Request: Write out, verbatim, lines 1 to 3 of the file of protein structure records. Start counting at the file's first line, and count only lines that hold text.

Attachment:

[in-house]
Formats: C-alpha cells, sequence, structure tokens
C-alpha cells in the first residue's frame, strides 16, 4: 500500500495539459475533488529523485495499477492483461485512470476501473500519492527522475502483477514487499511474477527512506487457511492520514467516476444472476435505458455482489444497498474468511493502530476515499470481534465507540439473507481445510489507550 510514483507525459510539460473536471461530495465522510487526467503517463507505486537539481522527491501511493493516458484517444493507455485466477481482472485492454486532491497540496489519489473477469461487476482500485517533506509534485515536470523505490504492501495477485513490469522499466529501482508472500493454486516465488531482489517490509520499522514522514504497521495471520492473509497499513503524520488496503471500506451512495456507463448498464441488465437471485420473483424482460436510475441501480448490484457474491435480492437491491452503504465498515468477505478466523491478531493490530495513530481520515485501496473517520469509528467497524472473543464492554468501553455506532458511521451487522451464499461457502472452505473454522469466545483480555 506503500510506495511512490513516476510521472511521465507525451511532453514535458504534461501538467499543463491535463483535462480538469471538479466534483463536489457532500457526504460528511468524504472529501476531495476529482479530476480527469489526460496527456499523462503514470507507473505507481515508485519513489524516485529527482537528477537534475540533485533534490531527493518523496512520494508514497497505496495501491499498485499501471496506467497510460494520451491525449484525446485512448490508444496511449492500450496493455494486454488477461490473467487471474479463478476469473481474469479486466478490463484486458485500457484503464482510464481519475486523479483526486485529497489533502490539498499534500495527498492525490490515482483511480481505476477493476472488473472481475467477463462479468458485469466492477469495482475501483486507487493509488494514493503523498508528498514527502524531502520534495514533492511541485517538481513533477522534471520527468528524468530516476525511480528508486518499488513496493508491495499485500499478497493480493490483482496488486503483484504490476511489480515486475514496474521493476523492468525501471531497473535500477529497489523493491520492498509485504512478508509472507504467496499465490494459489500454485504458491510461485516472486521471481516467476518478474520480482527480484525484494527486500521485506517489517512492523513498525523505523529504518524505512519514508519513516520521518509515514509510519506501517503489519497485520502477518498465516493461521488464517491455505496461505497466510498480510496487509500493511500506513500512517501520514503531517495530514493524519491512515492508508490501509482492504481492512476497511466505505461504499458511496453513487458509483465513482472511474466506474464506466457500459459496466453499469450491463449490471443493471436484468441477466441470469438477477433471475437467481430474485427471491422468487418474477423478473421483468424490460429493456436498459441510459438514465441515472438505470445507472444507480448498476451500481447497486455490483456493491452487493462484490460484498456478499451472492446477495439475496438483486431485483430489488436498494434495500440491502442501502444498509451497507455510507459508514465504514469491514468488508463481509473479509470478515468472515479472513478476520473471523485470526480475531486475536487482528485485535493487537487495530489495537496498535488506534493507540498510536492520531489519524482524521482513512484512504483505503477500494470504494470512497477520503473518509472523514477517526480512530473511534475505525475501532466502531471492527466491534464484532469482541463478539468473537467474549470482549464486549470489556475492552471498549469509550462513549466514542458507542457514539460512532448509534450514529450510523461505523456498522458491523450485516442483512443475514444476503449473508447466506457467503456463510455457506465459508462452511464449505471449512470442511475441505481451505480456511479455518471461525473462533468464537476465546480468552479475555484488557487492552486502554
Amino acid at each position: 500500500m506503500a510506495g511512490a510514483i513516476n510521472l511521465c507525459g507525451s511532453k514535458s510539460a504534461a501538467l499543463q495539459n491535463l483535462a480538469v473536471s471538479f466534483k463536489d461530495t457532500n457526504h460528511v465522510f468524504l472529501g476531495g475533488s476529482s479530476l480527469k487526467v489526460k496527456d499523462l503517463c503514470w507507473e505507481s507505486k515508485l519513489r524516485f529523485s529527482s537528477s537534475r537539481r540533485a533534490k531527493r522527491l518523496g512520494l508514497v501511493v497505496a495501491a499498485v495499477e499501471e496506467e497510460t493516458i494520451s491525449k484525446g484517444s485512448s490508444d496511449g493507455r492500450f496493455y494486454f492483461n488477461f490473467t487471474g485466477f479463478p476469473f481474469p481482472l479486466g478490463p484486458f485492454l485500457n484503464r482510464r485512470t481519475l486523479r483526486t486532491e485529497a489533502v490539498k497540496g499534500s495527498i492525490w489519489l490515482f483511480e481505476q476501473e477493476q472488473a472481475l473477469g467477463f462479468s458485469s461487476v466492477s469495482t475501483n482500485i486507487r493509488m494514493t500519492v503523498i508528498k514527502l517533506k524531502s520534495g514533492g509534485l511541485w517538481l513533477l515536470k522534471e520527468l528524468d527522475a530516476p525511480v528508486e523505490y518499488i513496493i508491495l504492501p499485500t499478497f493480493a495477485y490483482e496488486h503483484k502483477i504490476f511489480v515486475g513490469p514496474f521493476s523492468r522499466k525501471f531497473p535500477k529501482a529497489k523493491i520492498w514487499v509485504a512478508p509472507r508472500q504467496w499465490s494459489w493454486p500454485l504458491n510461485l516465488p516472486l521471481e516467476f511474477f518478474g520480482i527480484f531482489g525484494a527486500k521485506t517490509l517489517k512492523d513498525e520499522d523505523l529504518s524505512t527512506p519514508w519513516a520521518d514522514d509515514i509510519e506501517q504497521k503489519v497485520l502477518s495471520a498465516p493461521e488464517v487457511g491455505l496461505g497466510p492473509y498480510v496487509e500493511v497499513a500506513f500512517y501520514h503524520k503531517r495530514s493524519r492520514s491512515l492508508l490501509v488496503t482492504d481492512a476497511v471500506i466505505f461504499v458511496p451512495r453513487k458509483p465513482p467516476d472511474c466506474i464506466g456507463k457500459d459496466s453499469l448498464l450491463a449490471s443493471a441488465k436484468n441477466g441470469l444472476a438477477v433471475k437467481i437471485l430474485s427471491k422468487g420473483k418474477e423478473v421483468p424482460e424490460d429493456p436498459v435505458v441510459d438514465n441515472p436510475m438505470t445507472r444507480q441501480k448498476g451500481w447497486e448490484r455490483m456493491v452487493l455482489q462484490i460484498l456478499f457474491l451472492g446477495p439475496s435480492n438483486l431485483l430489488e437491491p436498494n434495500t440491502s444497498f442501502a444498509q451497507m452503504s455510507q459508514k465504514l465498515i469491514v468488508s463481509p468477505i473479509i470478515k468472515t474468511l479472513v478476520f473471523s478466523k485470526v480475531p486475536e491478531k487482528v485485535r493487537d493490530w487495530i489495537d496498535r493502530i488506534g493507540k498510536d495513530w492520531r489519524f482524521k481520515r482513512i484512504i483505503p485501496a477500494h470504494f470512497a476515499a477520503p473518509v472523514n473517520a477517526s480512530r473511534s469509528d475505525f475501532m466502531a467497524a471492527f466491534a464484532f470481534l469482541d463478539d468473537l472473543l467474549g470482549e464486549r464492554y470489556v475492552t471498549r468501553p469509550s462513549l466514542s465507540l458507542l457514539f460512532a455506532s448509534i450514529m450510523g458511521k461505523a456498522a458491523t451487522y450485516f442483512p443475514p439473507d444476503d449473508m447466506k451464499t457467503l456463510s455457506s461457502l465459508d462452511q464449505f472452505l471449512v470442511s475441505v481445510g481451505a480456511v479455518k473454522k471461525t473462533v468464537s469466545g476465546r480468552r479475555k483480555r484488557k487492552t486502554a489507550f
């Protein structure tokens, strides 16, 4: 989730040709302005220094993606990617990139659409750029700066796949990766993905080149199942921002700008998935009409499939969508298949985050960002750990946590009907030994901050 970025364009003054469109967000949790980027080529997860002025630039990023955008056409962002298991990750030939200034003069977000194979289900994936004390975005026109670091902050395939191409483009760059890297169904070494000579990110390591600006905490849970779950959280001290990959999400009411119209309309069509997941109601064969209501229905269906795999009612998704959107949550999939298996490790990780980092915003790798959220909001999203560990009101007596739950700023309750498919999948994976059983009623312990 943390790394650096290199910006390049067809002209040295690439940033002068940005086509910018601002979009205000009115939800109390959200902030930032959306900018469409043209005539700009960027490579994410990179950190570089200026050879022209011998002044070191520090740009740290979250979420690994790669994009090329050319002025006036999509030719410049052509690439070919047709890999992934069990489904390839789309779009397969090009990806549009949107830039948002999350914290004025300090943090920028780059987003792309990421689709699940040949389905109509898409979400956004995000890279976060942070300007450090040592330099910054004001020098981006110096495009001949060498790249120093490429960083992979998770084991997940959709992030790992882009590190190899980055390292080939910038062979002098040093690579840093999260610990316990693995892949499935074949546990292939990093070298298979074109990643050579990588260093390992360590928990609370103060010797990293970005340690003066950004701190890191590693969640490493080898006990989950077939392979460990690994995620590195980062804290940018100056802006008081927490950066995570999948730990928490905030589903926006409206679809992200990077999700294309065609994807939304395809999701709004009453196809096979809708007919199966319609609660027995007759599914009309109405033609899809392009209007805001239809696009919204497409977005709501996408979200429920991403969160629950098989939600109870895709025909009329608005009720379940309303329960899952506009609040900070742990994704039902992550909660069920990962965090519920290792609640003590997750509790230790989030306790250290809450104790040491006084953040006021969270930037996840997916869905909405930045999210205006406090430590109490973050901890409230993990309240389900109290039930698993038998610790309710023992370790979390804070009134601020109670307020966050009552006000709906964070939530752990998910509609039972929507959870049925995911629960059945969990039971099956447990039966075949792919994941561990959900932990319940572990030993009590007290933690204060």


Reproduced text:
[in-house]
Formats: C-alpha cells, sequence, structure tokens
C-alpha cells in the first residue's frame, strides 16, 4: 500500500495539459475533488529523485495499477492483461485512470476501473500519492527522475502483477514487499511474477527512506487457511492520514467516476444472476435505458455482489444497498474468511493502530476515499470481534465507540439473507481445510489507550 510514483507525459510539460473536471461530495465522510487526467503517463507505486537539481522527491501511493493516458484517444493507455485466477481482472485492454486532491497540496489519489473477469461487476482500485517533506509534485515536470523505490504492501495477485513490469522499466529501482508472500493454486516465488531482489517490509520499522514522514504497521495471520492473509497499513503524520488496503471500506451512495456507463448498464441488465437471485420473483424482460436510475441501480448490484457474491435480492437491491452503504465498515468477505478466523491478531493490530495513530481520515485501496473517520469509528467497524472473543464492554468501553455506532458511521451487522451464499461457502472452505473454522469466545483480555 506503500510506495511512490513516476510521472511521465507525451511532453514535458504534461501538467499543463491535463483535462480538469471538479466534483463536489457532500457526504460528511468524504472529501476531495476529482479530476480527469489526460496527456499523462503514470507507473505507481515508485519513489524516485529527482537528477537534475540533485533534490531527493518523496512520494508514497497505496495501491499498485499501471496506467497510460494520451491525449484525446485512448490508444496511449492500450496493455494486454488477461490473467487471474479463478476469473481474469479486466478490463484486458485500457484503464482510464481519475486523479483526486485529497489533502490539498499534500495527498492525490490515482483511480481505476477493476472488473472481475467477463462479468458485469466492477469495482475501483486507487493509488494514493503523498508528498514527502524531502520534495514533492511541485517538481513533477522534471520527468528524468530516476525511480528508486518499488513496493508491495499485500499478497493480493490483482496488486503483484504490476511489480515486475514496474521493476523492468525501471531497473535500477529497489523493491520492498509485504512478508509472507504467496499465490494459489500454485504458491510461485516472486521471481516467476518478474520480482527480484525484494527486500521485506517489517512492523513498525523505523529504518524505512519514508519513516520521518509515514509510519506501517503489519497485520502477518498465516493461521488464517491455505496461505497466510498480510496487509500493511500506513500512517501520514503531517495530514493524519491512515492508508490501509482492504481492512476497511466505505461504499458511496453513487458509483465513482472511474466506474464506466457500459459496466453499469450491463449490471443493471436484468441477466441470469438477477433471475437467481430474485427471491422468487418474477423478473421483468424490460429493456436498459441510459438514465441515472438505470445507472444507480448498476451500481447497486455490483456493491452487493462484490460484498456478499451472492446477495439475496438483486431485483430489488436498494434495500440491502442501502444498509451497507455510507459508514465504514469491514468488508463481509473479509470478515468472515479472513478476520473471523485470526480475531486475536487482528485485535493487537487495530489495537496498535488506534493507540498510536492520531489519524482524521482513512484512504483505503477500494470504494470512497477520503473518509472523514477517526480512530473511534475505525475501532466502531471492527466491534464484532469482541463478539468473537467474549470482549464486549470489556475492552471498549469509550462513549466514542458507542457514539460512532448509534450514529450510523461505523456498522458491523450485516442483512443475514444476503449473508447466506457467503456463510455457506465459508462452511464449505471449512470442511475441505481451505480456511479455518471461525473462533468464537476465546480468552479475555484488557487492552486502554